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Bride & Groom Portraits

Bride and Groom Portraits on the Wedding Day

Newly Married Couple at Southern Hotel in CovingtonWhile the bulk of my wedding day coverage is usually candid, documentary style, I certainly love spending some time with my couples to do some fun, semi-posed portraits of the two of them if they desire. This is separate from the traditional formal group shots that are typically done either before or immediately after the ceremony.

Although doing these portraits can sometimes be an impromptu, spur of the moment decision, if you think you will want these shots you should definitely work the time into your wedding day schedule. The reality is that most modern couples don't want to be absent from their reception for an extended period of time, so typically if it's during the reception that we will be doing these shots, about 15-30 minutes is probably the most you will want to utilize for this session, but like almost all aspects of your wedding, whether you want to do these shots at all, and if so, the amount of time you wish to dedicate for them, is entirely up to you.

Where and When?

As the article on the timing of the wedding ceremony discusses, don't forget to factor the sunset time into your plans if you want daylight shots. While weddings that take place in late Spring through early Autumn might still have some daylight left to work with early in the reception, in most cases it will be after sunset if we do these portraits during the reception.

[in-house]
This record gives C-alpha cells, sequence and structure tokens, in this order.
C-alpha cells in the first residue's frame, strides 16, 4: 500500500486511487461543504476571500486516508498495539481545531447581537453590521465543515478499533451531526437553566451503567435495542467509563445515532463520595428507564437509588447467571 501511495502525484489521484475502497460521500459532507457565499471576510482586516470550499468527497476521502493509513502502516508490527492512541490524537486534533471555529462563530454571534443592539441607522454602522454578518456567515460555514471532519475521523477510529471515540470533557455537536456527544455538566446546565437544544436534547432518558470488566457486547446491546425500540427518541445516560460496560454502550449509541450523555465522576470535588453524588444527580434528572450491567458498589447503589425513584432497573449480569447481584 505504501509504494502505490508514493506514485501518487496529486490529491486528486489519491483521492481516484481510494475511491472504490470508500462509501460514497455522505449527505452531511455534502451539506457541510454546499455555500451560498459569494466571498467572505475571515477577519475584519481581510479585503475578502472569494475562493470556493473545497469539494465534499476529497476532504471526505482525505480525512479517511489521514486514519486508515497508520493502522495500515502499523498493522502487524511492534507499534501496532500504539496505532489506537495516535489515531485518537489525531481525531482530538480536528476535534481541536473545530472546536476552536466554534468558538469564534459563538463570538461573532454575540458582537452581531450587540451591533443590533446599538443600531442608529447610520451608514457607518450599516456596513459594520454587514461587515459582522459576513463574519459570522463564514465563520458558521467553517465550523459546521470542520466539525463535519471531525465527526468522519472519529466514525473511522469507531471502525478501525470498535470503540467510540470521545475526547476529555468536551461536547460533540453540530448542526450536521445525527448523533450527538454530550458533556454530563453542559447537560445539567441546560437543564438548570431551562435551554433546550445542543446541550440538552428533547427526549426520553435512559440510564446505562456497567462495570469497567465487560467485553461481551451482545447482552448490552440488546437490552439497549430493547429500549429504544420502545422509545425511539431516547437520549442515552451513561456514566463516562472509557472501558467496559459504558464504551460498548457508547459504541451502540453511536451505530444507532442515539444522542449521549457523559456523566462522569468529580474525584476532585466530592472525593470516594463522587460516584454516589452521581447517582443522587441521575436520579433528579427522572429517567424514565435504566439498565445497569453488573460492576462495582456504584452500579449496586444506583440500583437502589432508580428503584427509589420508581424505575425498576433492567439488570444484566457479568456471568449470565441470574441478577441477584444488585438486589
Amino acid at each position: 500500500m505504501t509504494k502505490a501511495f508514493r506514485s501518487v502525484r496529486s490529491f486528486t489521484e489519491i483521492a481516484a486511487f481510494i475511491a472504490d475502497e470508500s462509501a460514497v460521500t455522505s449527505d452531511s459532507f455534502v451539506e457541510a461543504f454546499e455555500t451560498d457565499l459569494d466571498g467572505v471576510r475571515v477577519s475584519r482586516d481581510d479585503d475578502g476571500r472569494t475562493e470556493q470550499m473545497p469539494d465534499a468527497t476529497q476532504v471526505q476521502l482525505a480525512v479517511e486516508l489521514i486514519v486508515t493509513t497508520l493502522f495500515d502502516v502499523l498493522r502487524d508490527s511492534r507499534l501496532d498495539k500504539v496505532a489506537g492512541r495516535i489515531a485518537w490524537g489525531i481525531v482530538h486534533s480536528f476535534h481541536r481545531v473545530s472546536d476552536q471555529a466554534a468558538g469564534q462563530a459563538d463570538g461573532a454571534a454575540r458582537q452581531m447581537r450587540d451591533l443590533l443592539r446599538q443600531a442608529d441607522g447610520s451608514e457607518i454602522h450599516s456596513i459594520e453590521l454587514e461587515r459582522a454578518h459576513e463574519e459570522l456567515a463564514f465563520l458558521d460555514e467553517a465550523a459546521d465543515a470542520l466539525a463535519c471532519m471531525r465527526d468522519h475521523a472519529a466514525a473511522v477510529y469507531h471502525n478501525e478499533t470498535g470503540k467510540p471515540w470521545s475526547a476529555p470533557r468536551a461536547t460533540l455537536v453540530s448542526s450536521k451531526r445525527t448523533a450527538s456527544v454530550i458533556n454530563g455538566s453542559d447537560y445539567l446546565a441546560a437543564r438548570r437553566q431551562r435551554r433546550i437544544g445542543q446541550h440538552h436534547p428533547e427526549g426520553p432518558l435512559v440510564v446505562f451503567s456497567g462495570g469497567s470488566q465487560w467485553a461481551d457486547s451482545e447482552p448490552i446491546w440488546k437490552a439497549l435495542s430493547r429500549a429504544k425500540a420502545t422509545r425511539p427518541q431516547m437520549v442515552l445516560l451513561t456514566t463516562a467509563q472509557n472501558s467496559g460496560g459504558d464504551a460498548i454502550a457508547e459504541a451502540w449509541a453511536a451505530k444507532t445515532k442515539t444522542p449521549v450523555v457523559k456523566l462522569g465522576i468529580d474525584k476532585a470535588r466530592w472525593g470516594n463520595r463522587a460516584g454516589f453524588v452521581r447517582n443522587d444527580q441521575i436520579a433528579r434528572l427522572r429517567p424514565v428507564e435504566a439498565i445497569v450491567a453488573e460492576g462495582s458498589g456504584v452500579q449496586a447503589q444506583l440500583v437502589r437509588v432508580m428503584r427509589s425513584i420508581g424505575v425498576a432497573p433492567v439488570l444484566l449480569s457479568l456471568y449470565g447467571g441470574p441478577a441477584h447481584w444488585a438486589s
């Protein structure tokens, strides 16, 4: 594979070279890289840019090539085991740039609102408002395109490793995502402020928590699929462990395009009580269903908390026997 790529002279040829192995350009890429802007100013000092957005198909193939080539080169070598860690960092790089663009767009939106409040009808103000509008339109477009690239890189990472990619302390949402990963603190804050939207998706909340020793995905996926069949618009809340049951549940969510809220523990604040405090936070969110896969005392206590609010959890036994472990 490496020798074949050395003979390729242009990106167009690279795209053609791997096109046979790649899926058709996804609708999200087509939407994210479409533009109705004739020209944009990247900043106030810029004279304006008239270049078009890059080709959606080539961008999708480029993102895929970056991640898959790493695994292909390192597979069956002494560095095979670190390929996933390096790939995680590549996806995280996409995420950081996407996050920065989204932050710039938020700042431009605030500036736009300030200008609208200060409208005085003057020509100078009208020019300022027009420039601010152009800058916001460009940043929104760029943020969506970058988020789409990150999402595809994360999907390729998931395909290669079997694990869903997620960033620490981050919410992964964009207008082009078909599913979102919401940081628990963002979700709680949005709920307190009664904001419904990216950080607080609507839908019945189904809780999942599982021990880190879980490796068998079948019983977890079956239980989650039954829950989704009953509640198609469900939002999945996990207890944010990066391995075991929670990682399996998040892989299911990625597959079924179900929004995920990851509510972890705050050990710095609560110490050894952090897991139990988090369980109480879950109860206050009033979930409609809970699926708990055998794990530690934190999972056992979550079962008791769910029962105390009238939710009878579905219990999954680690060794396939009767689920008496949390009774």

In some cases, such as with the beautiful lighting and decorative elements on the grounds of Southern Oaks Plantation, that may very well be your preference, as this venue photographs exceptionally well at night! The French Quarter can go either way, with daylight generally resulting in better quality portraits, but with night giving a completely different aesthetic, perhaps utilizing the downlighting of buildings to give a dramatic, contrasty look, or shooting on Bourbon Street with the colorful signage and chaotic crowds behind you. If we will be shooting in a park or other location that does not have much lighting in the background, it's far better to do these shots when there's still some ambient light to work with.

French Quarter Wedding Photo at NightSo, what if it will definitely be dark by the time your reception is underway, but you really want the look of natural light portraits? The only real choice in that instance is to consider having a first look, so that we can capture these photographs before the ceremony. This has the added bonus of providing a more relaxed setting and more time for these shots, since you won't feel as pressured as you would if you were missing some of the reception.

Just the Two of You, or Include the Bridal Party?

Most of the time, it's just the bride and groom for this portrait session, but some fabulous shots can be captured of the whole bridal party during this time as well. If these kinds of shots are on your photo wishlist, what usually works best is to split the time, with just the two of you at first, and the rest of the group joining up with us about halfway through. Or vice versa... start with the whole group first, and have them head back to the venue when we're ready for bride and groom shots.

Of course, if you prefer to keep the group together during this whole time, alternating between bride and groom shots and full wedding party shots as we move from location to location, that's fine as well! Just be sure to allow a little more time for this, since it does usually take a little longer to move around with a bigger group.


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